Freestanding nursing facilities still rank low on investor wishlists, even though the sector saw an uptick in occupancy late last year, according to a new survey of senior housing investors from the professional services firm JLL (NYSE: JLL).
Though 41% of survey respondents — which included lenders, operators and consultants, among other transactions professionals — ranked freestanding nursing care facilities as “not at all desirable” in the spring 2019 report, that represents a striking improvement from last year, when 56% of survey respondents said the same.
However, that improvement was somewhat offset by a drop in the number of respondents who saw freestanding nursing facilities as a “somewhat desirable” investment; that number fell from 33% in 2018 to 21% this year.
Just 4% of investors said freestanding nursing facilities were “very desirable,” compared with 7% saying the same in 2018.
The drop in the “not at all desirable” segment came primarily because respondents in some markets still showed positive demand for SNFs, even though operators are grappling with staffing difficulties and struggling to keep control on costs, Lisa Strope, vice president of research at JLL told Skilled Nursing News. But because of those pockets of demand, investors are cautiously optimistic about the product type, she added.
The outlook for revenue and expenses also remained bleak. The survey respondents were asked to indicate the expected change in income and costs for the next 12 months for the various seniors housing sectors, including seniors-only apartments, independent living, assisted living, memory care, and skilled nursing. The high-end forecast for growth in annual skilled nursing revenue was a 3% gain, while the low was no change at all; the average forecast for revenue came in at 1.9%, the lowest average projection of all the sectors.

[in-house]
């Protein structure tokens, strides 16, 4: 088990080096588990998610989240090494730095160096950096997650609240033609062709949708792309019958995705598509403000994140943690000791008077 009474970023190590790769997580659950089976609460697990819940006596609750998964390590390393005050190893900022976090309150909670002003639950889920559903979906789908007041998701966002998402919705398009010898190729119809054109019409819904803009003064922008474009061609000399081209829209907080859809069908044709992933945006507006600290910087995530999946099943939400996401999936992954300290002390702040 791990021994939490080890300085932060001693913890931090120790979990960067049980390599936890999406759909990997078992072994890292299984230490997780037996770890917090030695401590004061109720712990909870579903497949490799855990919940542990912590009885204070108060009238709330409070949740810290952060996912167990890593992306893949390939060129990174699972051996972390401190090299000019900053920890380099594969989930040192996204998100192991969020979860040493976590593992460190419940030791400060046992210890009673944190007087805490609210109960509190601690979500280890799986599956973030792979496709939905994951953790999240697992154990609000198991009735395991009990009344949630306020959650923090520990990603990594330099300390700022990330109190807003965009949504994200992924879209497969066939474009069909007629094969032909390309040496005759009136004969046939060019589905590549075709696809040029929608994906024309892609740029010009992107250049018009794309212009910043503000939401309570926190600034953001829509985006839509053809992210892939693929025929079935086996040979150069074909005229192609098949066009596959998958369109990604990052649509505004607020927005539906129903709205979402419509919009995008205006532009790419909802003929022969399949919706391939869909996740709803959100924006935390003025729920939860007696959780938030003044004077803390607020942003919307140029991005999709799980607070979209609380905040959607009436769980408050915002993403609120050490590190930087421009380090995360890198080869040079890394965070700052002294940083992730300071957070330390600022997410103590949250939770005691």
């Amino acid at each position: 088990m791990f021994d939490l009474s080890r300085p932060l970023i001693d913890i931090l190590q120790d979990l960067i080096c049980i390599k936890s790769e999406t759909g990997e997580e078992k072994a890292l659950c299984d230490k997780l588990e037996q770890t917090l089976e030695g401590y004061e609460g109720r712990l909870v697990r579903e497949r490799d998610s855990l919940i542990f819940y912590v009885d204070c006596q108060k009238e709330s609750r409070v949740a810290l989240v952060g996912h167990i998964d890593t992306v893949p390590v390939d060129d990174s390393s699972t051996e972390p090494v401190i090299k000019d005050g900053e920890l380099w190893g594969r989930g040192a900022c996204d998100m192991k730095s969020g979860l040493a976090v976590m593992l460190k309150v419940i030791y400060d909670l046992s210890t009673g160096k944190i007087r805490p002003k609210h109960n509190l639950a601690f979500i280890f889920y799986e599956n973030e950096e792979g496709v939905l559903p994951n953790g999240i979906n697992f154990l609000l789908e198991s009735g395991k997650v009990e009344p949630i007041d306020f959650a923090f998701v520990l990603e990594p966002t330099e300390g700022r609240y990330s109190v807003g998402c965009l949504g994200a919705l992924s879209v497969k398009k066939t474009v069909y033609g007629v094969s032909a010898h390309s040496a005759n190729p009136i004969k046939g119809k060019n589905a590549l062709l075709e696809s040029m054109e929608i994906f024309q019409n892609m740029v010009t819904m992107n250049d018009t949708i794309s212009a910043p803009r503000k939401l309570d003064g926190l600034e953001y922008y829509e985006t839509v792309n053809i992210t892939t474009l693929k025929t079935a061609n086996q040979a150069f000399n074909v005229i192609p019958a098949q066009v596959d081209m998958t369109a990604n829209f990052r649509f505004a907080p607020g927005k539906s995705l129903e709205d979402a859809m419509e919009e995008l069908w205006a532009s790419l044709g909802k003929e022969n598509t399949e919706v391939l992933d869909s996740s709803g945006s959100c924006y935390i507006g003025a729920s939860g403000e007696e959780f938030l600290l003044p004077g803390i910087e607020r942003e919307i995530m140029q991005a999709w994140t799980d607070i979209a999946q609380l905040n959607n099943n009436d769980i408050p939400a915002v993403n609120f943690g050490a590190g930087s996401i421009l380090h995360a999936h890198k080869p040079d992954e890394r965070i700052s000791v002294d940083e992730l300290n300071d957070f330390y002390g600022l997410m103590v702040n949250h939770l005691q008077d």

Skilled nursing expenses, on the other hand, were expected to increase by 3.4% on average, tied with memory care for the top average projection for expenses.
Given how service-heavy the skilled nursing sector is, it had the highest capitalization rates, as reported by the survey respondents. Over the 2018 survey, the skilled nursing sector had a 20 basis point decline, the report noted.
Perhaps as a result, value change projections for SNFs in 2019 were fairly pessimistic.
“Respondents are less optimistic about valuations in the skilled nursing sector, with more than half expecting some decrease in skilled nursing valuations, as this sector continues to deal with declining lengths of stay, a challenging reimbursement system, and steep wage increases,” JLL noted.
Chuck Sudo contributed reporting.